As for a registry, both the Canadian Security Intelligence Service and the RCMP have been calling for one. Will it solve everything? No. However, it is one of the tools that would, in conjunction with other tools, help us move in the right direction.
Some people are saying that this kind of registry could inadvertently target members of Canada's Chinese community, but I think such a claim is purely hypothetical. There is no definite indication that members of the Chinese Canadian community would be targeted. Besides, when it comes to foreign agents, members of the Chinese Canadian diaspora are the ones paying the price. They are the ones enduring threats and harassment from foreign agents. All things considered, setting up a registry is the best option, precisely to protect members of the Chinese Canadian diaspora.
The Conservatives also propose that we close down these police stations. The problem is that there seem to be some discrepancies concerning what is really going on. The told us on April 27 that all the Chinese police stations operating in Canada had been shut down. However, the media reports that calls made to these offices and agencies, like the Service à la famille chinoise du Grand Montréal, suggest they are still operating.
All the elements presented today are interrelated. Any single recommendation in the Conservatives' motion would not have an impact in and of itself. It would only reach its full potential in conjunction with the other recommendations. If the police stations have not been closed, it is because the law does not allow it. That is why it is important to also create a foreign agent registry, which will allow us to have some control over these police stations.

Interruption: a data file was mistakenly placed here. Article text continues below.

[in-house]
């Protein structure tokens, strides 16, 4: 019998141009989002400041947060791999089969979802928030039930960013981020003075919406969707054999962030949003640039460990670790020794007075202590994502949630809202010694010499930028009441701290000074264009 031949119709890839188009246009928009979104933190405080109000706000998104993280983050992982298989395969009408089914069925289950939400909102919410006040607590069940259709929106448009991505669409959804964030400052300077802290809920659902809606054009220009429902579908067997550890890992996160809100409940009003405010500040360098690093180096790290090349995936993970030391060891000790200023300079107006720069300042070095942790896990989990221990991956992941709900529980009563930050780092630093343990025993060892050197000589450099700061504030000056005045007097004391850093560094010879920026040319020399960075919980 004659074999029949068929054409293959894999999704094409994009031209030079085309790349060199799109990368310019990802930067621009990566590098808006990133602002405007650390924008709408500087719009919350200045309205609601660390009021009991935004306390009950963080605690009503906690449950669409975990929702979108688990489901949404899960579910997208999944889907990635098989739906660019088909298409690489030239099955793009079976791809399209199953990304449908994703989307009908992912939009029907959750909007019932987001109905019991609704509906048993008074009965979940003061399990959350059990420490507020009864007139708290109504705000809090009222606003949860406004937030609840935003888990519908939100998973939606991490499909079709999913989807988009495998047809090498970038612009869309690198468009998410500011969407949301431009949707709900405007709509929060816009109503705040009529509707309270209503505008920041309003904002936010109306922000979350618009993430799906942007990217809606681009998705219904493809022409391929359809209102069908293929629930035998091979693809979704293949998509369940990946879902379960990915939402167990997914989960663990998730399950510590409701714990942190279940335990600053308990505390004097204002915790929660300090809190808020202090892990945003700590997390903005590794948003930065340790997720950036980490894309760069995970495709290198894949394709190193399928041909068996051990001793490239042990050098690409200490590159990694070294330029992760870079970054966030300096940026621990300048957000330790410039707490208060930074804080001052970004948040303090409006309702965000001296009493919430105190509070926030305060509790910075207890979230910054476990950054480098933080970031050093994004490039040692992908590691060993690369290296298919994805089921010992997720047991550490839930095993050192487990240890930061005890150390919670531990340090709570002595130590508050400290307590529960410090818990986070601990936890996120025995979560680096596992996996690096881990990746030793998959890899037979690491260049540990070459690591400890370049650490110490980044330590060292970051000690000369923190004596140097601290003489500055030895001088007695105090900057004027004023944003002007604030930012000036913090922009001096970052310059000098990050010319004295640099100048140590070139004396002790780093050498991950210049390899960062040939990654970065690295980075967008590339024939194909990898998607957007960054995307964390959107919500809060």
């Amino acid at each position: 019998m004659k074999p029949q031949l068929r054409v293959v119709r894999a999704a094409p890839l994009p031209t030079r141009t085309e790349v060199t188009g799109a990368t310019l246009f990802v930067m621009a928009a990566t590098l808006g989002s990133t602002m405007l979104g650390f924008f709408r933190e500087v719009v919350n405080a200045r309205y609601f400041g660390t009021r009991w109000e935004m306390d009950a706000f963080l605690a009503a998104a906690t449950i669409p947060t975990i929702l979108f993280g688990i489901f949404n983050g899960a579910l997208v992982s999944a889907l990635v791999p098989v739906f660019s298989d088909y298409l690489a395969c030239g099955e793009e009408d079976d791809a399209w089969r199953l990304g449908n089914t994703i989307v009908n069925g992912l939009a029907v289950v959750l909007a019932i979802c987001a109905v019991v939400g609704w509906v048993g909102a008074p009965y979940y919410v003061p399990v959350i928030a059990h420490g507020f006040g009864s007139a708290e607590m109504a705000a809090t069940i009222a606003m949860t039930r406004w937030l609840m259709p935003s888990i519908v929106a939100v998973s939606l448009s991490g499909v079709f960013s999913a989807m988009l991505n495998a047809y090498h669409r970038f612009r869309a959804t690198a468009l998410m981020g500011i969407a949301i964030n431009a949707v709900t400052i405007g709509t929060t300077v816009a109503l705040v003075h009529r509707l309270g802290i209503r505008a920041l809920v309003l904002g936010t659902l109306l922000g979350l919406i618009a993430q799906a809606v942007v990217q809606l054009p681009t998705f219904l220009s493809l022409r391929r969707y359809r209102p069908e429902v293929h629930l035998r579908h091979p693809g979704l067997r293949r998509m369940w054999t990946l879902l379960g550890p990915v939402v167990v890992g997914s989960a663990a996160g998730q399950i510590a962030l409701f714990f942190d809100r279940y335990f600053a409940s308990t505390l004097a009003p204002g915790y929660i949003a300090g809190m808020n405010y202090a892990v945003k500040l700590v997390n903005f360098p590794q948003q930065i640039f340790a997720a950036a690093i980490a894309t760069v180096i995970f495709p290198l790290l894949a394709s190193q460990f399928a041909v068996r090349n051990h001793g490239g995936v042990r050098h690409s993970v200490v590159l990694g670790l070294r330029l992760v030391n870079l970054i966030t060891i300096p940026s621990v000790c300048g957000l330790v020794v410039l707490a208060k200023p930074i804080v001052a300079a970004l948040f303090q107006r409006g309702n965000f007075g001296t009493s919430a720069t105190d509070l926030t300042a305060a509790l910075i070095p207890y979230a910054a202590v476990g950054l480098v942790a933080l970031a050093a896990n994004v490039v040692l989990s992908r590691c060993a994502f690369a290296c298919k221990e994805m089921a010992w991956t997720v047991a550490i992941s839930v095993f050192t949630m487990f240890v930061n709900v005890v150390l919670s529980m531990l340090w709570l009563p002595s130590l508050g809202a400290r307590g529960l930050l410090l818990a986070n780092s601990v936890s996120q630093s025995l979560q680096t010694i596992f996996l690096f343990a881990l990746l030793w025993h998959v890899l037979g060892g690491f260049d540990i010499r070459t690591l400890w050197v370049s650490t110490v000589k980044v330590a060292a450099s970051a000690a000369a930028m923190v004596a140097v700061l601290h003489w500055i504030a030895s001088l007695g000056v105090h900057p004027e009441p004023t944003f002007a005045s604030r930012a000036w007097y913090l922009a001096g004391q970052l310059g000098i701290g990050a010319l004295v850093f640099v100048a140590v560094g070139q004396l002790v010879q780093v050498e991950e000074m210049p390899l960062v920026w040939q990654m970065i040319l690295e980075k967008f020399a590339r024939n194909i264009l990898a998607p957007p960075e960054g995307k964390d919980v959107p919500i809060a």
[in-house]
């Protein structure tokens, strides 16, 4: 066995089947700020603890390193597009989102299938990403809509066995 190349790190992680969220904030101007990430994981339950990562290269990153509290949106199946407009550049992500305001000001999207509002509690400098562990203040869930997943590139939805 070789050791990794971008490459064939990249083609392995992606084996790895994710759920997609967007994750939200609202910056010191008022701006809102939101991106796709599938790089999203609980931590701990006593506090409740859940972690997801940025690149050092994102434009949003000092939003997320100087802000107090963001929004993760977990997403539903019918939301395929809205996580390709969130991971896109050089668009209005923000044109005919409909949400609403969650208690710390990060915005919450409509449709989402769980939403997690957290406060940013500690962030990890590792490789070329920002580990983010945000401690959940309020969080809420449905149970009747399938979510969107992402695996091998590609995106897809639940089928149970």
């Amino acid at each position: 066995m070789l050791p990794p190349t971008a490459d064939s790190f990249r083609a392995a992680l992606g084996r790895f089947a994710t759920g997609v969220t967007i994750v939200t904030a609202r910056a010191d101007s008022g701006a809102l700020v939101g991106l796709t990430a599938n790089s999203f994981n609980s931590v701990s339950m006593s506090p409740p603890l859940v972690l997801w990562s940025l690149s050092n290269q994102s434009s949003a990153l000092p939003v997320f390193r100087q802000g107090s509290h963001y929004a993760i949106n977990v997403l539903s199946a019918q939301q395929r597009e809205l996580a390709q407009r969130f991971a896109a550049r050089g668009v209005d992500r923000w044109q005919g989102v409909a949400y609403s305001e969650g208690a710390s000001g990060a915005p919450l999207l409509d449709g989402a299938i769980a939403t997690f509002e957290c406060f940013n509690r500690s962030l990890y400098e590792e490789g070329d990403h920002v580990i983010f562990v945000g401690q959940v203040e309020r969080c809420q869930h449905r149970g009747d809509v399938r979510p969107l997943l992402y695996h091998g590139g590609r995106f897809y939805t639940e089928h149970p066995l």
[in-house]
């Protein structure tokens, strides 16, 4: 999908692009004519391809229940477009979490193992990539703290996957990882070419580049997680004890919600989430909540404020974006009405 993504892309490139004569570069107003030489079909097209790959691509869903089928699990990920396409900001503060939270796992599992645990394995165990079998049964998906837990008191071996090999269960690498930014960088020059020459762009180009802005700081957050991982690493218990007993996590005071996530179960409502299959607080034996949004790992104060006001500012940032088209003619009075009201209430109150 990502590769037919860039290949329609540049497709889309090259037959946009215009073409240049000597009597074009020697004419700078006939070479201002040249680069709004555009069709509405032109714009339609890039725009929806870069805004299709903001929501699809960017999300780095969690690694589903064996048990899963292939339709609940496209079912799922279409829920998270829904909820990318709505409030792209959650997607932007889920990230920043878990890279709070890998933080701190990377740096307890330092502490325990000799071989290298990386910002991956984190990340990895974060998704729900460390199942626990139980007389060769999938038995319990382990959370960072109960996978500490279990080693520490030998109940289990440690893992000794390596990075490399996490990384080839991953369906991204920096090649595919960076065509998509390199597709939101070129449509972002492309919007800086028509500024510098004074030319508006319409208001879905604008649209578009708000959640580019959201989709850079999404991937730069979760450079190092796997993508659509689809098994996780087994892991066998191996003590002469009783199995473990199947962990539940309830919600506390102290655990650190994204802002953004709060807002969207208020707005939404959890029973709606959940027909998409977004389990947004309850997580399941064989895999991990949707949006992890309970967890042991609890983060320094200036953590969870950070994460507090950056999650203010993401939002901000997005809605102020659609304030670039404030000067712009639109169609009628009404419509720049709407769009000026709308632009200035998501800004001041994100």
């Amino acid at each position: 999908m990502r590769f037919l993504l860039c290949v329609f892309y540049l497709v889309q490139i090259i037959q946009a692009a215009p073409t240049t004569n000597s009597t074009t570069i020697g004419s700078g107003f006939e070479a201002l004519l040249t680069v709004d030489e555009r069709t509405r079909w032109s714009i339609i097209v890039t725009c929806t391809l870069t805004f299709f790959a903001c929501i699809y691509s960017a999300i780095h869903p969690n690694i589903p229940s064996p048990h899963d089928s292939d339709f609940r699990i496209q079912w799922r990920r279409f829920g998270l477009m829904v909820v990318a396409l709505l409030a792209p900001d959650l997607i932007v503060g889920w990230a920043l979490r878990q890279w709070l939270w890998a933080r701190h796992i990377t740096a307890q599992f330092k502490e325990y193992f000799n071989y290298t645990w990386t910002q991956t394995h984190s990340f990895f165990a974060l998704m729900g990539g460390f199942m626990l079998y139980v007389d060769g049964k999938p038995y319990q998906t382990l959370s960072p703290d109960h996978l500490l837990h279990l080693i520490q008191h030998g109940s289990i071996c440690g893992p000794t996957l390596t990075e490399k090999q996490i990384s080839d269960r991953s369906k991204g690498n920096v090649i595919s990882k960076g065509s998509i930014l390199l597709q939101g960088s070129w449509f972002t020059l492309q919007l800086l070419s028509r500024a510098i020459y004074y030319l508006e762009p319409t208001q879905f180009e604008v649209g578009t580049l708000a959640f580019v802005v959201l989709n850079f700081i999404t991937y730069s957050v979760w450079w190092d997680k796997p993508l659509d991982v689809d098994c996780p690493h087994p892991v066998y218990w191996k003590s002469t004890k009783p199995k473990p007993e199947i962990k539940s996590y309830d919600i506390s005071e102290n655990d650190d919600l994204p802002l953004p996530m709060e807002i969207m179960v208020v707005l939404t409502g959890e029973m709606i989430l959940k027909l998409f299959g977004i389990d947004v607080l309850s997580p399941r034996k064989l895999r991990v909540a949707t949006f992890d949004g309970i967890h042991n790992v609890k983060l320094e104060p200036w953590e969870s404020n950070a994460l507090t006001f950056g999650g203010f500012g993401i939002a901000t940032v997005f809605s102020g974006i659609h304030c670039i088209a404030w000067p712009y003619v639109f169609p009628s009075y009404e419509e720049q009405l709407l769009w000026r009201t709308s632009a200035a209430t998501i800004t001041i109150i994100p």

I would also like to mention that the issue of police stations is somewhat limited. We must tackle other issues and appropriate legislation would make that possible. For example, there are all the issues with economic threats, threats to Chinese Canadians' families who are still in China or, for example, everything connected to honeytraps, an influence tactic whereby a woman seduces a member of the community and then threatens to inform the person's family.
With regard to the expulsion of diplomats, once again, something could have been done but was not. The said that it is difficult to expel foreign diplomats in the absence of sufficient evidence and that doing so would not be in keeping with the Vienna Convention. However, we know that the Vienna Convention allows for the expulsion of diplomats without any justification from the government, so this story about respecting or not respecting the Vienna Convention does not hold water. Former Canadian ambassador to China, Guy Saint‑Jacques, and the former counsellor at the embassy, Charles Burton, both agree with the request and acknowledge that Canada does not have to provide an explanation for expelling diplomats, as the United States and Great Britain did when similar situations occurred there.